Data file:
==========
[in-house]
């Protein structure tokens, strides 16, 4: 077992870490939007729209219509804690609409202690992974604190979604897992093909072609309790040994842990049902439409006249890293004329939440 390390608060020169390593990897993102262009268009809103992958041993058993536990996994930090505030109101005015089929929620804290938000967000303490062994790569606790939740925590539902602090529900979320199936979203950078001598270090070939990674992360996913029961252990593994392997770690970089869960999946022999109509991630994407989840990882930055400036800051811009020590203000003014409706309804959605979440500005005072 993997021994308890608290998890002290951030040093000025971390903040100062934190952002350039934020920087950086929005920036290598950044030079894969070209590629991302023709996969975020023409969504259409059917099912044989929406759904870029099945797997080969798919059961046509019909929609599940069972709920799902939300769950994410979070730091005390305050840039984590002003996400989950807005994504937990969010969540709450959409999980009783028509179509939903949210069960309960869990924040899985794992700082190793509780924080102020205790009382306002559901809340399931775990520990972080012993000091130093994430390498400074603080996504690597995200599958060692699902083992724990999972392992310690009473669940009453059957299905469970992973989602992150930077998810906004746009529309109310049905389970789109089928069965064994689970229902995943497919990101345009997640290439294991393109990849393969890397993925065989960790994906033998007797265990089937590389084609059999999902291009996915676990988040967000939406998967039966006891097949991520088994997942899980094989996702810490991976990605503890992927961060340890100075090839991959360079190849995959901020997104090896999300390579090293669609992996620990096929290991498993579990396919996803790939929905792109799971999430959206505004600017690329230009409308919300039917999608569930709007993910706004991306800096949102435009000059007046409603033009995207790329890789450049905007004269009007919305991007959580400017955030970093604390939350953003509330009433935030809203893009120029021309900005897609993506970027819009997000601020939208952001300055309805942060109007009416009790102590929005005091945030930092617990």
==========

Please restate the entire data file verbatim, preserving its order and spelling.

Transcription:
[in-house]
């Protein structure tokens, strides 16, 4: 077992870490939007729209219509804690609409202690992974604190979604897992093909072609309790040994842990049902439409006249890293004329939440 390390608060020169390593990897993102262009268009809103992958041993058993536990996994930090505030109101005015089929929620804290938000967000303490062994790569606790939740925590539902602090529900979320199936979203950078001598270090070939990674992360996913029961252990593994392997770690970089869960999946022999109509991630994407989840990882930055400036800051811009020590203000003014409706309804959605979440500005005072 993997021994308890608290998890002290951030040093000025971390903040100062934190952002350039934020920087950086929005920036290598950044030079894969070209590629991302023709996969975020023409969504259409059917099912044989929406759904870029099945797997080969798919059961046509019909929609599940069972709920799902939300769950994410979070730091005390305050840039984590002003996400989950807005994504937990969010969540709450959409999980009783028509179509939903949210069960309960869990924040899985794992700082190793509780924080102020205790009382306002559901809340399931775990520990972080012993000091130093994430390498400074603080996504690597995200599958060692699902083992724990999972392992310690009473669940009453059957299905469970992973989602992150930077998810906004746009529309109310049905389970789109089928069965064994689970229902995943497919990101345009997640290439294991393109990849393969890397993925065989960790994906033998007797265990089937590389084609059999999902291009996915676990988040967000939406998967039966006891097949991520088994997942899980094989996702810490991976990605503890992927961060340890100075090839991959360079190849995959901020997104090896999300390579090293669609992996620990096929290991498993579990396919996803790939929905792109799971999430959206505004600017690329230009409308919300039917999608569930709007993910706004991306800096949102435009000059007046409603033009995207790329890789450049905007004269009007919305991007959580400017955030970093604390939350953003509330009433935030809203893009120029021309900005897609993506970027819009997000601020939208952001300055309805942060109007009416009790102590929005005091945030930092617990």